Fox, 23 March-20 April 2012
It’s 2036 and the Observers have taken over, but there’s still hope! Walter Bishop has been found preserved in amber and his granddaughter Etta is on the case…
Letters of Transit, episode 19 of Fringe’s fourth season, is an atypical instalment but easily one of the best of the series’ entire run. From its Blade Runner inspired text and music opening sequence (and brilliant revised titles), to the less-than-surprising final pay-off, this is great television that rewards long term viewers and makes the case for the immediate renewal of the series for a fifth year.
While we’ve had major information imparted recently (such as the Observers’ background and motives), there are still too many episodes that reek of The X-Files, among them episode 15 A Short Story About Love. That one, however, is enlivened by a sub-plot about Observer September (Michael Cerveris) and a tie-back to the mysterious underground drilling pods from season one’s The Arrival.
Lacking that kind of strong mythological tie-in, episode 16 Nothing As It Seems lacks the vital Fringe spark. There’s another tie-back to a first season episode (in this case The Transformation), but overall the piece is unfocused, with a bit of Nina Sharp’s and Phillip Broyles’ machinations thrown in.
In Everything In Its Right Place, the death of ‘over there’s’ Captain Lee plays in to Agent Lee’s (Seth Gabel) attempts to escape ‘our’ universe and Lee’s unreciprocated love for Olivia, but still comes as something of a surprise. His relationship with ‘Fauxlivia’ builds during the following episode, The Consultant, in which Walter Bishop makes his first trip ‘over there’ (in this timeline at least…). Torv excels in her starring role as ‘Fauxlivia’ here, highlighting the dullness of the ‘original’ version of the character and making her dramatic absence from Letters of Transit all the more noticeable.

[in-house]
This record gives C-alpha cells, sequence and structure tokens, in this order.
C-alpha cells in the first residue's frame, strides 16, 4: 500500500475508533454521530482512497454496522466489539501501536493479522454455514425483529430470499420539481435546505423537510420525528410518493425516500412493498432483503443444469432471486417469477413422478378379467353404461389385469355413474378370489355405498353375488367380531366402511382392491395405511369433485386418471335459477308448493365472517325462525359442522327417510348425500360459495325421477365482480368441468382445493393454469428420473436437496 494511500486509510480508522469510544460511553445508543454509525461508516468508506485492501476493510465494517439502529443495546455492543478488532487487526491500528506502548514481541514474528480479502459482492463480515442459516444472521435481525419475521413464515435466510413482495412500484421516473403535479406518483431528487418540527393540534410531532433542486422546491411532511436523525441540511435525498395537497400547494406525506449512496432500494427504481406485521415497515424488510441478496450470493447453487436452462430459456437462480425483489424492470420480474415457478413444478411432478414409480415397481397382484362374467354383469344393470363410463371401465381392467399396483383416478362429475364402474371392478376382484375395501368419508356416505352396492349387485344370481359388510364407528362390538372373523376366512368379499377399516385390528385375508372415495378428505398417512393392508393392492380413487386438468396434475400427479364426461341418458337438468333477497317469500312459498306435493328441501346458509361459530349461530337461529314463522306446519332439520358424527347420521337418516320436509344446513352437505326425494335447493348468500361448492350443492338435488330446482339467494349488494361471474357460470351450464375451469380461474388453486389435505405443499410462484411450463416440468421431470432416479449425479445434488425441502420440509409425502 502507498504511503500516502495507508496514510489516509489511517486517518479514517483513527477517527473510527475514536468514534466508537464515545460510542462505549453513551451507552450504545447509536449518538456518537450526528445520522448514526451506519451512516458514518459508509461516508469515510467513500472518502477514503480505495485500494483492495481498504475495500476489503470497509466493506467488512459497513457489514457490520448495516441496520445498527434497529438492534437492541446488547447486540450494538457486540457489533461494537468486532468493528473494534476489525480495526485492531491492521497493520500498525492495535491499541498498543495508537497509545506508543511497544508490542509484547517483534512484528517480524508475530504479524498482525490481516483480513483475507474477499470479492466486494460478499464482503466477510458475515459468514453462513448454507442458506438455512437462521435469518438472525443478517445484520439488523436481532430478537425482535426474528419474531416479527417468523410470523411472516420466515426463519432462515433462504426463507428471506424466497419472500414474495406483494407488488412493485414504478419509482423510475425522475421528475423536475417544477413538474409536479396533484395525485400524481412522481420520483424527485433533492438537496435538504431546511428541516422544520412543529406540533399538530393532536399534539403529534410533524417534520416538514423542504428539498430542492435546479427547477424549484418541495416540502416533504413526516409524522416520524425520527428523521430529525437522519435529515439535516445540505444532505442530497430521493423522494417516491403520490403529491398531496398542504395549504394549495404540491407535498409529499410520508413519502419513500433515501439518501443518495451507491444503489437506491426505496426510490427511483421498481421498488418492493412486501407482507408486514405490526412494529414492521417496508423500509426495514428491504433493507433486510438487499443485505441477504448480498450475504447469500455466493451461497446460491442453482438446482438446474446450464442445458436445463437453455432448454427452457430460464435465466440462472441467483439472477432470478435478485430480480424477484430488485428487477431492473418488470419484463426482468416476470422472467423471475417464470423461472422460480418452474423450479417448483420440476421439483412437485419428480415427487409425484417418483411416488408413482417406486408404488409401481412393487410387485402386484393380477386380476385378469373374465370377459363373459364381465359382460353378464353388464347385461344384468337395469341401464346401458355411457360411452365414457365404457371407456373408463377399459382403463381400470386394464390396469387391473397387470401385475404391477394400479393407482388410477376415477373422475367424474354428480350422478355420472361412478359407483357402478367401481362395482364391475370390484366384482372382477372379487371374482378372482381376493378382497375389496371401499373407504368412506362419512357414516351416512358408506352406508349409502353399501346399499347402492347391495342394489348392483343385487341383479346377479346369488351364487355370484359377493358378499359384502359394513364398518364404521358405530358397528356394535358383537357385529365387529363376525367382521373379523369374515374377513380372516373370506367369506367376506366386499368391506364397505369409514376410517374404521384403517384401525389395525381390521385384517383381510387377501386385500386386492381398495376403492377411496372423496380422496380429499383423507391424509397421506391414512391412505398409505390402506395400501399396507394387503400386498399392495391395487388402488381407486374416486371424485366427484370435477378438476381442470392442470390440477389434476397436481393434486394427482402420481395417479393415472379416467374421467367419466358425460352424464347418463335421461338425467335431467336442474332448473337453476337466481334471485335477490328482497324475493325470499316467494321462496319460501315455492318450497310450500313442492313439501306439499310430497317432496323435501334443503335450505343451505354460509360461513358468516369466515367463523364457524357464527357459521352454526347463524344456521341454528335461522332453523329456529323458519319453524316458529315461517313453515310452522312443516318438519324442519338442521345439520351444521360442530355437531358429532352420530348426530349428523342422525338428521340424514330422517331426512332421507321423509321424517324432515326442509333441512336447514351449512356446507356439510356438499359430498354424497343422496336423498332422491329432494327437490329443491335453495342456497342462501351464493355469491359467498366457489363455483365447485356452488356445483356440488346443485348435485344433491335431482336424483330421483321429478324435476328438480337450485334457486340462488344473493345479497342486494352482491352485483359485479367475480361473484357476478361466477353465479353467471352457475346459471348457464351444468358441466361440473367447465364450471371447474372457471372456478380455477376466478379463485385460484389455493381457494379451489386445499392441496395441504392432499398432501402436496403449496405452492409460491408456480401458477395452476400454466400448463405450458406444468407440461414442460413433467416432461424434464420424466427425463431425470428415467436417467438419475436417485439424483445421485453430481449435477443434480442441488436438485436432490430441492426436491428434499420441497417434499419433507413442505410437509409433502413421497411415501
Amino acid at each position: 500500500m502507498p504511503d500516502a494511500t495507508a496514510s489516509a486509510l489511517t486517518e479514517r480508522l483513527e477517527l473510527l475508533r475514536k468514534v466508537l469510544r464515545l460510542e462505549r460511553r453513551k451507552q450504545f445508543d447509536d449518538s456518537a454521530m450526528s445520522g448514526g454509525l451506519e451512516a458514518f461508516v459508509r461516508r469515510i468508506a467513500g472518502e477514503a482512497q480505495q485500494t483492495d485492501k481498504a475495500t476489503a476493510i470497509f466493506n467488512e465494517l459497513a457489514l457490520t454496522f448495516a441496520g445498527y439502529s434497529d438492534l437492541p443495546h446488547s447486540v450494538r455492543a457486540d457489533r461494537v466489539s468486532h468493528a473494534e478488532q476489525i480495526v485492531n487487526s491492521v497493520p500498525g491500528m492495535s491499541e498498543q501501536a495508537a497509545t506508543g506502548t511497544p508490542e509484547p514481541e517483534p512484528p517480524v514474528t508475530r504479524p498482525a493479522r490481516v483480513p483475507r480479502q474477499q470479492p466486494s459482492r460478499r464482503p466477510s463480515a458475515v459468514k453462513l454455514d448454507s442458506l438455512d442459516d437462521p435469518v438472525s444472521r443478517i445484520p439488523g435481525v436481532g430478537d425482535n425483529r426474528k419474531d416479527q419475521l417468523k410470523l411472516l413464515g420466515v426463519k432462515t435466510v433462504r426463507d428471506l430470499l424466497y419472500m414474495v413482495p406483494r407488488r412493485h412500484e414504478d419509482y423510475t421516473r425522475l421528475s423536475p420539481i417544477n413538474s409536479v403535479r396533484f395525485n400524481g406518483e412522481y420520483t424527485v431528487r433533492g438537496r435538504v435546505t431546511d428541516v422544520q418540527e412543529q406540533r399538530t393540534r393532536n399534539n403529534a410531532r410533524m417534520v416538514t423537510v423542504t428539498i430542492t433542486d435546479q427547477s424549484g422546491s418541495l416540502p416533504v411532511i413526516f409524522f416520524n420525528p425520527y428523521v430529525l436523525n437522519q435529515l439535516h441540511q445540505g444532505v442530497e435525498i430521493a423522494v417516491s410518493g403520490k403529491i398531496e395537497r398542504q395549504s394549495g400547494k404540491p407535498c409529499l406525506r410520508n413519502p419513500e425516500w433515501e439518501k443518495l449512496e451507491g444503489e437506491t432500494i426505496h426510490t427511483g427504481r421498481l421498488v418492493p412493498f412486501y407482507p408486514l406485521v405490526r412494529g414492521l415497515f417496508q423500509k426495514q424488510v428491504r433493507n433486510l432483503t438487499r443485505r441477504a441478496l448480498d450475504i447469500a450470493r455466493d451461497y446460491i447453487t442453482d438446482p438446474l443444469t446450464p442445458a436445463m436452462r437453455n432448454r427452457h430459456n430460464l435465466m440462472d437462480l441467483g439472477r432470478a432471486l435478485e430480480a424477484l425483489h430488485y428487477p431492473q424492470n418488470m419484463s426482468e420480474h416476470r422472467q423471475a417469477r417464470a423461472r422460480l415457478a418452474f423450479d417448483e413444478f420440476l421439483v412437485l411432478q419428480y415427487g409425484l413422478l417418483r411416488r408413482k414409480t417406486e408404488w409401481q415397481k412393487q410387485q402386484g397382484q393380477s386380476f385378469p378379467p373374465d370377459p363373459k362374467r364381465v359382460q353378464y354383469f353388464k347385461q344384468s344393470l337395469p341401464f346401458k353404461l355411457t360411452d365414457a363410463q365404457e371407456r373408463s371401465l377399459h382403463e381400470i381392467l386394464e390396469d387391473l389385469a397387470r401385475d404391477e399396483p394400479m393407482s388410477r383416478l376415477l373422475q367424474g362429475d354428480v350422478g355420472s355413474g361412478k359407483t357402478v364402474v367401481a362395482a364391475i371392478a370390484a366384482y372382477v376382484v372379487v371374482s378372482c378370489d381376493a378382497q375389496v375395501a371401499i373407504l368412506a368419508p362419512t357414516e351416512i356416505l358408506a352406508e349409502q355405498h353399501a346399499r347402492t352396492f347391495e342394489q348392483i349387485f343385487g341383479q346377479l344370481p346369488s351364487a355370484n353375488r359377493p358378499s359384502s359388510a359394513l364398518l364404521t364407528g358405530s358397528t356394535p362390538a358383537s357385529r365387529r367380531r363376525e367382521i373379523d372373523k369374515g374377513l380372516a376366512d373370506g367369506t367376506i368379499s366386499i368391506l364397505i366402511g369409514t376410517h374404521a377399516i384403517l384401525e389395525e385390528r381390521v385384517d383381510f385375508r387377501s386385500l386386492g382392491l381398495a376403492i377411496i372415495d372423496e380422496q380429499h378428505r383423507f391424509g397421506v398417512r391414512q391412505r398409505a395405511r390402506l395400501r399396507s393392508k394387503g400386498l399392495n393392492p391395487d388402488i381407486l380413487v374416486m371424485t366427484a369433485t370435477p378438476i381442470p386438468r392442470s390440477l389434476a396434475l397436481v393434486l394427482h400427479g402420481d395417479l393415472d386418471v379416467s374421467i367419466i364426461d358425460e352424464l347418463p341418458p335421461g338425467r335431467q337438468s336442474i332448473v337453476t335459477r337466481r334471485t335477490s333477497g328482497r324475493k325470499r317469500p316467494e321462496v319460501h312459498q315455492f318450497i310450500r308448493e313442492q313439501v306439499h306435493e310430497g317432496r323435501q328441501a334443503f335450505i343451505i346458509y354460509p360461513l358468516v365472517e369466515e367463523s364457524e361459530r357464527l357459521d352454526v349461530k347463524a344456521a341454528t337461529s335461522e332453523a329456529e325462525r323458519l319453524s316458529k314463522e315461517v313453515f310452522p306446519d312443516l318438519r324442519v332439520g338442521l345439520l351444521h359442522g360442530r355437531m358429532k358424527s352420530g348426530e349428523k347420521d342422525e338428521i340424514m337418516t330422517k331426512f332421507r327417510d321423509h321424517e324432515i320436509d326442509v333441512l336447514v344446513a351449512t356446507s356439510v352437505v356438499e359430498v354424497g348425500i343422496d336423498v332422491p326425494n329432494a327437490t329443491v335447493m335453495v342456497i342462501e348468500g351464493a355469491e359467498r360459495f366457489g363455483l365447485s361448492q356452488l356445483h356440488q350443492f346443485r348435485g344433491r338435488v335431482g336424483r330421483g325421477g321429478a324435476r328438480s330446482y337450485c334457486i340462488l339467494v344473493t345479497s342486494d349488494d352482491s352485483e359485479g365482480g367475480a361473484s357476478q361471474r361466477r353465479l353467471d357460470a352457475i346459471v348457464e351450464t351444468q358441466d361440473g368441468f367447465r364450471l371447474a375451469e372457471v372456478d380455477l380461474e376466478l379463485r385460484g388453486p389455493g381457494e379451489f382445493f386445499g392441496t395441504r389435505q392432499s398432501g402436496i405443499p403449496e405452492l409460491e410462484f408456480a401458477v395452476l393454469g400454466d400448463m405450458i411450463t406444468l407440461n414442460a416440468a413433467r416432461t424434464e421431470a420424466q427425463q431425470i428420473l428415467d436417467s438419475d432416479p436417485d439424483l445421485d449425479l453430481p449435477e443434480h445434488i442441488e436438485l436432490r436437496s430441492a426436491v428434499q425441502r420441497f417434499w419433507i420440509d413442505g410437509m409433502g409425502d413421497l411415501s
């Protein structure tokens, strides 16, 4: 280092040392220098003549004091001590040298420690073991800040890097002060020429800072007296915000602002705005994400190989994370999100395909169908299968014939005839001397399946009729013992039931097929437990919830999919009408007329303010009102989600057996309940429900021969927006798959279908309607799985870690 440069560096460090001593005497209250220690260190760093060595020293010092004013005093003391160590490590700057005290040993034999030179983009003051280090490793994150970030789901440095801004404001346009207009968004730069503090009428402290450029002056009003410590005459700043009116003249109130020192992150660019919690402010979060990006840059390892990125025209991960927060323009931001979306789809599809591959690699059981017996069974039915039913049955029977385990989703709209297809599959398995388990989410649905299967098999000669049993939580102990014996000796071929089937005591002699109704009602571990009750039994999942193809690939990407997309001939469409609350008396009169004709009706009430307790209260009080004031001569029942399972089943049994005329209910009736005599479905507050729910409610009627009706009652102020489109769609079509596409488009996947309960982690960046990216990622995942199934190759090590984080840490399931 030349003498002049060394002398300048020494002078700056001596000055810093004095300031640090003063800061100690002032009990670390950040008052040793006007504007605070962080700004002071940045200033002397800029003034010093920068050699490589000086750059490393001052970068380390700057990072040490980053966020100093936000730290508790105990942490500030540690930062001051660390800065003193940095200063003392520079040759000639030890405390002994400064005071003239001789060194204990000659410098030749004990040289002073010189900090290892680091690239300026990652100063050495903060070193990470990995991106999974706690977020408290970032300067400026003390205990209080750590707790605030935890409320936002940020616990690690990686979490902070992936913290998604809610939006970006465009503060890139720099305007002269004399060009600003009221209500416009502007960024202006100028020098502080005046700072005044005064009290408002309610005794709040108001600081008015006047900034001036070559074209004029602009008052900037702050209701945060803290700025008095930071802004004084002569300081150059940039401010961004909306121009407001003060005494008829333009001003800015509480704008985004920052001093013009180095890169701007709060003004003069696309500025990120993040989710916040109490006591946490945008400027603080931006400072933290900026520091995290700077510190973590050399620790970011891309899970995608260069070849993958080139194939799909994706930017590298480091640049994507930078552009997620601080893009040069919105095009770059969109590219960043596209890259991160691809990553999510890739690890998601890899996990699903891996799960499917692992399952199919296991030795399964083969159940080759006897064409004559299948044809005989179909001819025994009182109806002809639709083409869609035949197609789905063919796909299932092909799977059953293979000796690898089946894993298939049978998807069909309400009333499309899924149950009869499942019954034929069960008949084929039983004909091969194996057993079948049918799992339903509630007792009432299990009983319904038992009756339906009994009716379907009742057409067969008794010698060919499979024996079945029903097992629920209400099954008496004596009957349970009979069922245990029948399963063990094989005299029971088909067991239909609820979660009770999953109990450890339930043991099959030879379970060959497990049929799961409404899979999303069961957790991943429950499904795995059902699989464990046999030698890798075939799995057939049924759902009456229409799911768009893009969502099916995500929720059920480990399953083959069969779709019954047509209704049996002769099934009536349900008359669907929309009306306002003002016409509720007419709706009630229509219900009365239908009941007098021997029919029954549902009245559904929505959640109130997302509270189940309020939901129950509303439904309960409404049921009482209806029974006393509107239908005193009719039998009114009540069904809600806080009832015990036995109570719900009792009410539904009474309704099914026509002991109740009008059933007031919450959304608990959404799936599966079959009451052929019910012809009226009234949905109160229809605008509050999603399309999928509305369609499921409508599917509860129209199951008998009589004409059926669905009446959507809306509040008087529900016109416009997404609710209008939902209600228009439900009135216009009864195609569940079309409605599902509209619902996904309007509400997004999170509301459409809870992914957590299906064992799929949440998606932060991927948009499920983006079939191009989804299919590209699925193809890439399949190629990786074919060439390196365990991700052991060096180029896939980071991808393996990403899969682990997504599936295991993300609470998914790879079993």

However in Letters of Transit, Georgina Haig makes for a great Olivia stand-in as Etta (no surprise as to her relationship to Olivia, revealed at the end), while Henry Ian Cusick makes great strides in distancing himself from his Lost character as Simon Foster. A surprise (seemingly digital?) appearance by Leonard Nimoy as William Bell is just one of this episode’s many pleasures. Stealing the acting awards, though, is John Noble getting to play through various facets of Walter Bishop as he returns to his former formidable self. It’s easily the best episode of the entire series so far.
Verdict: An overall good run of episodes is trumped by the perfection of the atypical Letters of Transit: renewal has been earned but still may not be delivered…
Episode 15 ‘A Short Story About Love’: 7/10
Episode 16 ‘Nothing As It Seems’: 6/10
Episode 17 ‘Everything In Its Right Place’: 7/10
Episode 18 ‘The Consultant’: 7/10
Episode 19 ‘Letters of Transit’: 10/10
Brian J. Robb